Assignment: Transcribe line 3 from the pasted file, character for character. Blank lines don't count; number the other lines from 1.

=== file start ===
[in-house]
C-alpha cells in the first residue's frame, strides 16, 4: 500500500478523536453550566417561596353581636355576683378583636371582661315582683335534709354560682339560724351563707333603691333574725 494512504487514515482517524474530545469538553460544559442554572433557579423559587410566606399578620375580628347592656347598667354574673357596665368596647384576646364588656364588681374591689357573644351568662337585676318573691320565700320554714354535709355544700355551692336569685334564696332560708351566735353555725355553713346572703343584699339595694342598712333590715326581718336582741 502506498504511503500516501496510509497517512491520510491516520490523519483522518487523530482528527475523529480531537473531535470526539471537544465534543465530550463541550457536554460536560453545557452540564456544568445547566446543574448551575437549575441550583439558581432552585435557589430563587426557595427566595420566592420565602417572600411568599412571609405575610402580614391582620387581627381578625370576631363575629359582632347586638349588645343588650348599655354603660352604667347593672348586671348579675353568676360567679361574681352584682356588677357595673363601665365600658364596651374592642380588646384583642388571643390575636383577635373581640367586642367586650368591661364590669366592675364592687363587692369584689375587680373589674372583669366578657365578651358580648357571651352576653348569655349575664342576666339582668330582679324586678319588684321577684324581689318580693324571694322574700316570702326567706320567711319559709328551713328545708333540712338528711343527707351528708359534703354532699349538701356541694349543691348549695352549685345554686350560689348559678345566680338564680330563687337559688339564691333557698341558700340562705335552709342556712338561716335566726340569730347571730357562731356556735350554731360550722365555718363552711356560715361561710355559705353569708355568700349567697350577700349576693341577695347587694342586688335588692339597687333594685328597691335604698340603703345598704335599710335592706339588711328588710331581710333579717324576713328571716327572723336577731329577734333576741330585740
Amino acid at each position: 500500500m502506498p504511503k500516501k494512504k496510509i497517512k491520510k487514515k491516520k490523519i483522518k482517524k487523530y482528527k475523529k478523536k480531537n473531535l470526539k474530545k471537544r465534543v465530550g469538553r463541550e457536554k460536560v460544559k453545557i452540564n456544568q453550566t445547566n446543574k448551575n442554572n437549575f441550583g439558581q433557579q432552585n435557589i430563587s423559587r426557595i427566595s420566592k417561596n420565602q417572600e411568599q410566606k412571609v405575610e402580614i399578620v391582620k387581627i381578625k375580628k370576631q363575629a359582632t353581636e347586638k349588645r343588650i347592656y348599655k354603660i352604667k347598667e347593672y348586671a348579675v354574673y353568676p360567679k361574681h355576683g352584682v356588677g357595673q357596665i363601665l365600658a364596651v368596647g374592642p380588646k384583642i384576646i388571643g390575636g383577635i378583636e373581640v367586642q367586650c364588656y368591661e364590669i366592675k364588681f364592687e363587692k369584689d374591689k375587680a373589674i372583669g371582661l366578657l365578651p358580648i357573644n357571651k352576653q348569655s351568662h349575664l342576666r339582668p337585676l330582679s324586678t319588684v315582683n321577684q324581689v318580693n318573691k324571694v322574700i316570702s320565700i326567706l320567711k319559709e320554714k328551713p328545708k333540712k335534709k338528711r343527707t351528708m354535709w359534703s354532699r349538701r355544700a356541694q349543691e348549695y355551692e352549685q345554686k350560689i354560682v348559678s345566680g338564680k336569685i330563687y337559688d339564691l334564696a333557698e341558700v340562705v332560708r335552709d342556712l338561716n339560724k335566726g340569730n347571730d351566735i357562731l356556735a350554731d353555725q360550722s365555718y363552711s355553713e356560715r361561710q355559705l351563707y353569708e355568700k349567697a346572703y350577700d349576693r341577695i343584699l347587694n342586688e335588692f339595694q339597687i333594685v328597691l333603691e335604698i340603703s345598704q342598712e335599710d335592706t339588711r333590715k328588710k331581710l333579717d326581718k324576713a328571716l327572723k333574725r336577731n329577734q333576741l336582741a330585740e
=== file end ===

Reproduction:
Amino acid at each position: 500500500m502506498p504511503k500516501k494512504k496510509i497517512k491520510k487514515k491516520k490523519i483522518k482517524k487523530y482528527k475523529k478523536k480531537n473531535l470526539k474530545k471537544r465534543v465530550g469538553r463541550e457536554k460536560v460544559k453545557i452540564n456544568q453550566t445547566n446543574k448551575n442554572n437549575f441550583g439558581q433557579q432552585n435557589i430563587s423559587r426557595i427566595s420566592k417561596n420565602q417572600e411568599q410566606k412571609v405575610e402580614i399578620v391582620k387581627i381578625k375580628k370576631q363575629a359582632t353581636e347586638k349588645r343588650i347592656y348599655k354603660i352604667k347598667e347593672y348586671a348579675v354574673y353568676p360567679k361574681h355576683g352584682v356588677g357595673q357596665i363601665l365600658a364596651v368596647g374592642p380588646k384583642i384576646i388571643g390575636g383577635i378583636e373581640v367586642q367586650c364588656y368591661e364590669i366592675k364588681f364592687e363587692k369584689d374591689k375587680a373589674i372583669g371582661l366578657l365578651p358580648i357573644n357571651k352576653q348569655s351568662h349575664l342576666r339582668p337585676l330582679s324586678t319588684v315582683n321577684q324581689v318580693n318573691k324571694v322574700i316570702s320565700i326567706l320567711k319559709e320554714k328551713p328545708k333540712k335534709k338528711r343527707t351528708m354535709w359534703s354532699r349538701r355544700a356541694q349543691e348549695y355551692e352549685q345554686k350560689i354560682v348559678s345566680g338564680k336569685i330563687y337559688d339564691l334564696a333557698e341558700v340562705v332560708r335552709d342556712l338561716n339560724k335566726g340569730n347571730d351566735i357562731l356556735a350554731d353555725q360550722s365555718y363552711s355553713e356560715r361561710q355559705l351563707y353569708e355568700k349567697a346572703y350577700d349576693r341577695i343584699l347587694n342586688e335588692f339595694q339597687i333594685v328597691l333603691e335604698i340603703s345598704q342598712e335599710d335592706t339588711r333590715k328588710k331581710l333579717d326581718k324576713a328571716l327572723k333574725r336577731n329577734q333576741l336582741a330585740e